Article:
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Popularity of food trucks spawns code change idea
by Joshua H. Silavent
Jan 22, 2012 | 1092 views | 0 0 comments | 4 4 recommendations | email to a friend | print
Tribune/John Byrne - Food vending trucks, such as this one in Reno, have become popular enough to prompt the Sparks Planning Commission to recommend measures making it less restrictive for them to operate.
Tribune/John Byrne - Food vending trucks, such as this one in Reno, have become popular enough to prompt the Sparks Planning Commission to recommend measures making it less restrictive for them to operate.
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SPARKS — The Planning Commission on Thursday recommended that the City Council approve an amendment to the Sparks Municipal Code that would regulate food trucks and other mobile vendors in the city, allowing such businesses freer reign to operate.

Currently, food trucks are not permitted within city limits without first acquiring a temporary-use permit. However, such permits are restrictive in nature, limiting the number of days and places mobile vendors can operate.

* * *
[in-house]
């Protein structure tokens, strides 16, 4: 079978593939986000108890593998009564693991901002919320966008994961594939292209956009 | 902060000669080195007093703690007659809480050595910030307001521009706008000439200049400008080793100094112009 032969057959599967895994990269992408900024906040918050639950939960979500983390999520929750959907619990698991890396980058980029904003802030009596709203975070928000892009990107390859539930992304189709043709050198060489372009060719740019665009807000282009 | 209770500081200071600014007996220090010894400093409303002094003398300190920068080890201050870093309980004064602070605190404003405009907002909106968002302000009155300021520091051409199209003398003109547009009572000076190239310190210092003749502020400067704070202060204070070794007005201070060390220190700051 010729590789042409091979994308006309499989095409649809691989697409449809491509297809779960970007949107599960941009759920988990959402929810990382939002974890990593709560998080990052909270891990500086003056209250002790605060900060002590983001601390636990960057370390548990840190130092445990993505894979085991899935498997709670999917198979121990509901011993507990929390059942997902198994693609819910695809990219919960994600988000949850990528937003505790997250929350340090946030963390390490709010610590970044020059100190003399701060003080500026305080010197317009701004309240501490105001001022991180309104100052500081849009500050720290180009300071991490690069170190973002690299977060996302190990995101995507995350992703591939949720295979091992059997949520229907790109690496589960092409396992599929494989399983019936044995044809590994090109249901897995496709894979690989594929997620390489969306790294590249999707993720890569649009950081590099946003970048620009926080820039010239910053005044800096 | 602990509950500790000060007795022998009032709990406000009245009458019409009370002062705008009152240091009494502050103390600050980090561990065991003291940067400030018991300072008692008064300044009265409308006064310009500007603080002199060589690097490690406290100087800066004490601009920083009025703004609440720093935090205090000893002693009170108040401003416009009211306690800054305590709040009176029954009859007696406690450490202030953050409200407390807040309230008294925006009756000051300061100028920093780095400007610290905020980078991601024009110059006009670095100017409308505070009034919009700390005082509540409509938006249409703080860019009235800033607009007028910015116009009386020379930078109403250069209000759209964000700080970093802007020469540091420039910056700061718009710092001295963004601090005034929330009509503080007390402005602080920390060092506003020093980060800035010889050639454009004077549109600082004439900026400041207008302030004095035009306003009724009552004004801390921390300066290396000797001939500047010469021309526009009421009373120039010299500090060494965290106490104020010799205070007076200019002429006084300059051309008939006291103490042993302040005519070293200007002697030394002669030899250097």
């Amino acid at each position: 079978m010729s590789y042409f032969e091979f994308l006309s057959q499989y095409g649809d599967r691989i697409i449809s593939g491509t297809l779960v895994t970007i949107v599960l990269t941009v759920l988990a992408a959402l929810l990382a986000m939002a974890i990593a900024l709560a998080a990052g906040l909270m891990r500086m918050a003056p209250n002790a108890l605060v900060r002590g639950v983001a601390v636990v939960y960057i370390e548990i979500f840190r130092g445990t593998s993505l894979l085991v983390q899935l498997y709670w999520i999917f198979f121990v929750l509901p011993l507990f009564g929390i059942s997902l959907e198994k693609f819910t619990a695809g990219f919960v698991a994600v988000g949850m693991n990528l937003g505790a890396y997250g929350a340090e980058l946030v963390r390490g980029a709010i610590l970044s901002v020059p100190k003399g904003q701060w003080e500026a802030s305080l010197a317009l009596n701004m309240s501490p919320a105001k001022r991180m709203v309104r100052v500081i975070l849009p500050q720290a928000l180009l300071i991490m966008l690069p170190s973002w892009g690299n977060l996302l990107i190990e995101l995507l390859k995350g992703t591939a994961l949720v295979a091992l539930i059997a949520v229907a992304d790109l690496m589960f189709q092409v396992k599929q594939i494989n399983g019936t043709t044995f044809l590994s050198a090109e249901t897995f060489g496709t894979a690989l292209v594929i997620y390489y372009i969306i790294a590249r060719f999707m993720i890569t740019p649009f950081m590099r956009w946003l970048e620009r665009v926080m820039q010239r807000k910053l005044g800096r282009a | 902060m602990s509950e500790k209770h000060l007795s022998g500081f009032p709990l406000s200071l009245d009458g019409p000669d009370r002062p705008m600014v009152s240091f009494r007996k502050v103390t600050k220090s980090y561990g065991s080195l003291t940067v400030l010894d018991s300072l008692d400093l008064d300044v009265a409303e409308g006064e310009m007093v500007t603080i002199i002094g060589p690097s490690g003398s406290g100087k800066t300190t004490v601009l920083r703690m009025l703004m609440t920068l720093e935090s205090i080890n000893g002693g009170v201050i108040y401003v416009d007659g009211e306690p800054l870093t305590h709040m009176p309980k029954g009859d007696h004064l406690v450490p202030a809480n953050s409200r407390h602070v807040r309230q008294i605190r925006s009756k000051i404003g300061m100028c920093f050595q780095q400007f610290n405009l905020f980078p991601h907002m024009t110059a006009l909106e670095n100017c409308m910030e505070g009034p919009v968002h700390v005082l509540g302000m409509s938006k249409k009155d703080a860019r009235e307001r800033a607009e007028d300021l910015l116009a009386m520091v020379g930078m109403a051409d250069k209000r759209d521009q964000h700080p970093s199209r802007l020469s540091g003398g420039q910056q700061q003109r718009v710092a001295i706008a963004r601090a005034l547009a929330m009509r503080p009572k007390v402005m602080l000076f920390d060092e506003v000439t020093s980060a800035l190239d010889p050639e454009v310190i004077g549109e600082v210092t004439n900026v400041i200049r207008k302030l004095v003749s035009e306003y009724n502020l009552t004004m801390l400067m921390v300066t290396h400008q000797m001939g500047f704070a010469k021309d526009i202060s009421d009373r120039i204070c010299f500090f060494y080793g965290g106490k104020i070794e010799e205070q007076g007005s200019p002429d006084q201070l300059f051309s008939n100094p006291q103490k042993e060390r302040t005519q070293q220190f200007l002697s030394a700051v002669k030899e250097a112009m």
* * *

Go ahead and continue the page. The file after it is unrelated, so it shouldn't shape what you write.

“That doesn’t work for what some mobile vendors are trying to do,” City Planner Jim Rundle said.

The code change would set three primary regulations.

First, mobile vendors will have to acquire a business license. Second, they only will be able to operate on private property. And, finally, they could not operate within 300 feet of a restaurant with taxable sales.

There is no limit on the number of hours mobile vendors can operate within a given day, however they cannot operate in the same location for more than four hours within any 24-hour period.

The City Council must approve the code amendment. It is expected to hear a first reading next month.

The Reno City Council is considering a similar ordinance, though one major difference between the two is that Reno wants to impose only a 100-foot barrier between food trucks and restaurants.

In other news, the Planning Commission recommended another change to the Municipal Code that would extend the life of a special-use permit to two years from six months.

Finally, Doug Voelz was named the 2012 chairman, replacing Tom Lean. Art Sperber was named vice chair, replacing Voelz.
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